Secretary of State

Son of John and Abigail Adams, diplomat, senator, sixth President, congressman; 1767—1848.
Lawyer, diplomat, Continental congressman, first Chief Justice of the Supreme Court; 1745—1829.
Lawyer, architect, drafter of the Declaration of Independence, Virginia governor, diplomat, third President, founder of the University of Virginia; 1743—1826.
Constitutionalist, congressman, Secretary of State, fourth President; 1751—1836.
Soldier, lawyer, politician, Chief Justice of the Supreme Court; 1755—1835.
Soldier, lawyer, Virginia governor, diplomat, Secretary of State, Secretary of War, fifth President; 1758—1831.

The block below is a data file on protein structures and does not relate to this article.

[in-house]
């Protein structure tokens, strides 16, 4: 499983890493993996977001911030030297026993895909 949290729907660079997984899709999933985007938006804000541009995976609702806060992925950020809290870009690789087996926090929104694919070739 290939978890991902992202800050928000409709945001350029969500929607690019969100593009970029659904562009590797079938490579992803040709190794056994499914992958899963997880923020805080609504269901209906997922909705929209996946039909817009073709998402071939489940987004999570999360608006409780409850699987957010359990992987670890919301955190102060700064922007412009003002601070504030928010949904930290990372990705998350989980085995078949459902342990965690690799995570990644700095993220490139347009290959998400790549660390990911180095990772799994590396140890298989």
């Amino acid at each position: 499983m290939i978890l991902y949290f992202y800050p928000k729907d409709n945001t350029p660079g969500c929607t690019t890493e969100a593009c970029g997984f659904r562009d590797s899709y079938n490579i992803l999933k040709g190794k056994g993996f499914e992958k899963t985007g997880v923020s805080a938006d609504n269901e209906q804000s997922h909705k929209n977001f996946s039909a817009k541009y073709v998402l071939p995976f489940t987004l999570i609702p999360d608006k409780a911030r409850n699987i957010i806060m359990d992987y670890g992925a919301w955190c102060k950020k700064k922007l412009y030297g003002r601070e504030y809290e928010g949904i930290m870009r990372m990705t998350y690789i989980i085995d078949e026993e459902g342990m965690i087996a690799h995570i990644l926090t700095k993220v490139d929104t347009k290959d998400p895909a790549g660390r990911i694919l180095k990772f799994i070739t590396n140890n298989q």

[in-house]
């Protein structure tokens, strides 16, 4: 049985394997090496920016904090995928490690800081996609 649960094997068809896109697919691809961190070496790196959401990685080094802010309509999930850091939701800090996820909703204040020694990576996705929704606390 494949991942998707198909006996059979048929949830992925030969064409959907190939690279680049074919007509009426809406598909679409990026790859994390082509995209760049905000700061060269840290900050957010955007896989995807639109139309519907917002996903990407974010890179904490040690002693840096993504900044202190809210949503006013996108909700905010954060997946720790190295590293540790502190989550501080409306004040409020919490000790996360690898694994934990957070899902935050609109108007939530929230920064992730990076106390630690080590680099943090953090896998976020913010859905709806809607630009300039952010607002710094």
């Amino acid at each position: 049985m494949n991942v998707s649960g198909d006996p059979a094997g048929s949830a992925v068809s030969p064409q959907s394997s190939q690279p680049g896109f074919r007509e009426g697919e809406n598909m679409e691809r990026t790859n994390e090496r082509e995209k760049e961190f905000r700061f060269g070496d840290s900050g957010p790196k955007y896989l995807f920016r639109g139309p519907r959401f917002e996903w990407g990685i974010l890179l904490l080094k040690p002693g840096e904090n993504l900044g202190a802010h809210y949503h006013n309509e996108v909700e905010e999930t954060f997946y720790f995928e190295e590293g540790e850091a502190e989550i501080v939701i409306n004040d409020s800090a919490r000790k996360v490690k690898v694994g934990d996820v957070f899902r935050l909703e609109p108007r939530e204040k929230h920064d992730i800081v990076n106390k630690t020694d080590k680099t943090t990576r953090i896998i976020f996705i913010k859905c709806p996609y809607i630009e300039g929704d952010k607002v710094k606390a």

Lawyer, Virginia governor, Constitutional Convention delegate, first Attorney General, Secretary of State; 1753—1813.

During the war ... Washington thought his way to federalism, long before a Federalist Party existed. He believed in a strong central government, supreme over the states; a strong financial system on the British model, with taxes to fund its debt; a flourishing commerce to create prosperity (and to train seamen for a powerful navy, which would in turn protect shipping); and a strong military. And most officers came out of the experience of the Revolution with the same views.

Myron Magnet
The Founders at Home: The Building of America, 1735 - 1817 (2014)